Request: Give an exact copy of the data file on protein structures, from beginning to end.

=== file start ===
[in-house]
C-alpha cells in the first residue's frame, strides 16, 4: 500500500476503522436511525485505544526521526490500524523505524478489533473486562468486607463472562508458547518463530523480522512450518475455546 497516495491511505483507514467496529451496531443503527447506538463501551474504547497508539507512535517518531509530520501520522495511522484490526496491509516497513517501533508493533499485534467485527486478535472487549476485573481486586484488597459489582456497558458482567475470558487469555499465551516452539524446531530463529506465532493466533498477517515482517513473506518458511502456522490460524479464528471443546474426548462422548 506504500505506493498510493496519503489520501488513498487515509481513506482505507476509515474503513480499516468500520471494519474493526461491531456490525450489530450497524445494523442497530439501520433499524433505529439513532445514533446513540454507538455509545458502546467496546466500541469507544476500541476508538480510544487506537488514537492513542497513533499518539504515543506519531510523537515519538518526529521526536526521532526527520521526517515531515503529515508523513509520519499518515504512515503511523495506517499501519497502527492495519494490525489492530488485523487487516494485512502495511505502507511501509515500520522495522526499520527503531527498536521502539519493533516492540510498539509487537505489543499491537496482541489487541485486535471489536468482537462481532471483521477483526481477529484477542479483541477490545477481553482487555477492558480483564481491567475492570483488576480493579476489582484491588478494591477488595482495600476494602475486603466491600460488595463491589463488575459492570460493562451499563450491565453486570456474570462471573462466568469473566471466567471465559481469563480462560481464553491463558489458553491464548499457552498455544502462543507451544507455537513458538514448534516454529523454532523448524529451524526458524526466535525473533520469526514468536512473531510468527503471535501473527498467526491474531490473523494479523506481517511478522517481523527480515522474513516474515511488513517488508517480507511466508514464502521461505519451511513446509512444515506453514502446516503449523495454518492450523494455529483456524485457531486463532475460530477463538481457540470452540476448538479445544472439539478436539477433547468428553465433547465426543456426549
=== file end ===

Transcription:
[in-house]
C-alpha cells in the first residue's frame, strides 16, 4: 500500500476503522436511525485505544526521526490500524523505524478489533473486562468486607463472562508458547518463530523480522512450518475455546 497516495491511505483507514467496529451496531443503527447506538463501551474504547497508539507512535517518531509530520501520522495511522484490526496491509516497513517501533508493533499485534467485527486478535472487549476485573481486586484488597459489582456497558458482567475470558487469555499465551516452539524446531530463529506465532493466533498477517515482517513473506518458511502456522490460524479464528471443546474426548462422548 506504500505506493498510493496519503489520501488513498487515509481513506482505507476509515474503513480499516468500520471494519474493526461491531456490525450489530450497524445494523442497530439501520433499524433505529439513532445514533446513540454507538455509545458502546467496546466500541469507544476500541476508538480510544487506537488514537492513542497513533499518539504515543506519531510523537515519538518526529521526536526521532526527520521526517515531515503529515508523513509520519499518515504512515503511523495506517499501519497502527492495519494490525489492530488485523487487516494485512502495511505502507511501509515500520522495522526499520527503531527498536521502539519493533516492540510498539509487537505489543499491537496482541489487541485486535471489536468482537462481532471483521477483526481477529484477542479483541477490545477481553482487555477492558480483564481491567475492570483488576480493579476489582484491588478494591477488595482495600476494602475486603466491600460488595463491589463488575459492570460493562451499563450491565453486570456474570462471573462466568469473566471466567471465559481469563480462560481464553491463558489458553491464548499457552498455544502462543507451544507455537513458538514448534516454529523454532523448524529451524526458524526466535525473533520469526514468536512473531510468527503471535501473527498467526491474531490473523494479523506481517511478522517481523527480515522474513516474515511488513517488508517480507511466508514464502521461505519451511513446509512444515506453514502446516503449523495454518492450523494455529483456524485457531486463532475460530477463538481457540470452540476448538479445544472439539478436539477433547468428553465433547465426543456426549